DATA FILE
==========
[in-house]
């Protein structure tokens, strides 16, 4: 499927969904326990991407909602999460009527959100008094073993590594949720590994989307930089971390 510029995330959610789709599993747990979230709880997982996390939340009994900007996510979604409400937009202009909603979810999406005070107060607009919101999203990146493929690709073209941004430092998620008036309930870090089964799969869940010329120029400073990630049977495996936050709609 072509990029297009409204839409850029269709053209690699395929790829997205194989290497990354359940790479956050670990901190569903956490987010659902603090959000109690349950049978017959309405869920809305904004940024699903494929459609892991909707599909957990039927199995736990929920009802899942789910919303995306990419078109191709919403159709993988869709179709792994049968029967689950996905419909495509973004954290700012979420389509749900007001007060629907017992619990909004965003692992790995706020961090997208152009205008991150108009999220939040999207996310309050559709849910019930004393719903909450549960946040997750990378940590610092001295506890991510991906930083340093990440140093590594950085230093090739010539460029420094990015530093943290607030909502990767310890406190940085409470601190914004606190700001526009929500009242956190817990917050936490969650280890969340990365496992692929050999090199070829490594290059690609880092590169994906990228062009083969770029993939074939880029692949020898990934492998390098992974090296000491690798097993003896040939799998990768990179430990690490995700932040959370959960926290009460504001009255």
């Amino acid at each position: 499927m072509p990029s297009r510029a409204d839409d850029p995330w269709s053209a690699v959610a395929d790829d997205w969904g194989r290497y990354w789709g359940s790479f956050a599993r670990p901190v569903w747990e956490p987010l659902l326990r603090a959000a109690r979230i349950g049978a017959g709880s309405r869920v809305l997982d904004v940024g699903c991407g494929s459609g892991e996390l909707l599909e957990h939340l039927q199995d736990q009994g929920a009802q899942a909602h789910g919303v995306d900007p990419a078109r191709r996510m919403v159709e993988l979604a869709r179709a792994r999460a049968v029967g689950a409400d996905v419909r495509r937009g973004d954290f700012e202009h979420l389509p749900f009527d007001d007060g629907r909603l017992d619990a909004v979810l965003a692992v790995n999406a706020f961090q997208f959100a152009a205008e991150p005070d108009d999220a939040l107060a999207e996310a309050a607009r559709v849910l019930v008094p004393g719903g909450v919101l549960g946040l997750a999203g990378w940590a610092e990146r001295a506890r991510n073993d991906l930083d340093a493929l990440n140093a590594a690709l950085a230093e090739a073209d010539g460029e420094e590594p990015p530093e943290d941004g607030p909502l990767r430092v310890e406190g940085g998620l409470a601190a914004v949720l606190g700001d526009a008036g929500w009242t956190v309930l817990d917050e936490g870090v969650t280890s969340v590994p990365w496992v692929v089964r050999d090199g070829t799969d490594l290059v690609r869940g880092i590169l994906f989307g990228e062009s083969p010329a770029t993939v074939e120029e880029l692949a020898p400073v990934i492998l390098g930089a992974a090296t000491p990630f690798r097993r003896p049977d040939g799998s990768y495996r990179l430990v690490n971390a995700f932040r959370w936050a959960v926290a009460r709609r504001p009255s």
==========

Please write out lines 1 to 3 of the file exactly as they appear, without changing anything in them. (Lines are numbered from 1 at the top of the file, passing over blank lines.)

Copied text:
[in-house]
């Protein structure tokens, strides 16, 4: 499927969904326990991407909602999460009527959100008094073993590594949720590994989307930089971390 510029995330959610789709599993747990979230709880997982996390939340009994900007996510979604409400937009202009909603979810999406005070107060607009919101999203990146493929690709073209941004430092998620008036309930870090089964799969869940010329120029400073990630049977495996936050709609 072509990029297009409204839409850029269709053209690699395929790829997205194989290497990354359940790479956050670990901190569903956490987010659902603090959000109690349950049978017959309405869920809305904004940024699903494929459609892991909707599909957990039927199995736990929920009802899942789910919303995306990419078109191709919403159709993988869709179709792994049968029967689950996905419909495509973004954290700012979420389509749900007001007060629907017992619990909004965003692992790995706020961090997208152009205008991150108009999220939040999207996310309050559709849910019930004393719903909450549960946040997750990378940590610092001295506890991510991906930083340093990440140093590594950085230093090739010539460029420094990015530093943290607030909502990767310890406190940085409470601190914004606190700001526009929500009242956190817990917050936490969650280890969340990365496992692929050999090199070829490594290059690609880092590169994906990228062009083969770029993939074939880029692949020898990934492998390098992974090296000491690798097993003896040939799998990768990179430990690490995700932040959370959960926290009460504001009255």
């Amino acid at each position: 499927m072509p990029s297009r510029a409204d839409d850029p995330w269709s053209a690699v959610a395929d790829d997205w969904g194989r290497y990354w789709g359940s790479f956050a599993r670990p901190v569903w747990e956490p987010l659902l326990r603090a959000a109690r979230i349950g049978a017959g709880s309405r869920v809305l997982d904004v940024g699903c991407g494929s459609g892991e996390l909707l599909e957990h939340l039927q199995d736990q009994g929920a009802q899942a909602h789910g919303v995306d900007p990419a078109r191709r996510m919403v159709e993988l979604a869709r179709a792994r999460a049968v029967g689950a409400d996905v419909r495509r937009g973004d954290f700012e202009h979420l389509p749900f009527d007001d007060g629907r909603l017992d619990a909004v979810l965003a692992v790995n999406a706020f961090q997208f959100a152009a205008e991150p005070d108009d999220a939040l107060a999207e996310a309050a607009r559709v849910l019930v008094p004393g719903g909450v919101l549960g946040l997750a999203g990378w940590a610092e990146r001295a506890r991510n073993d991906l930083d340093a493929l990440n140093a590594a690709l950085a230093e090739a073209d010539g460029e420094e590594p990015p530093e943290d941004g607030p909502l990767r430092v310890e406190g940085g998620l409470a601190a914004v949720l606190g700001d526009a008036g929500w009242t956190v309930l817990d917050e936490g870090v969650t280890s969340v590994p990365w496992v692929v089964r050999d090199g070829t799969d490594l290059v690609r869940g880092i590169l994906f989307g990228e062009s083969p010329a770029t993939v074939e120029e880029l692949a020898p400073v990934i492998l390098g930089a992974a090296t000491p990630f690798r097993r003896p049977d040939g799998s990768y495996r990179l430990v690490n971390a995700f932040r959370w936050a959960v926290a009460r709609r504001p009255s």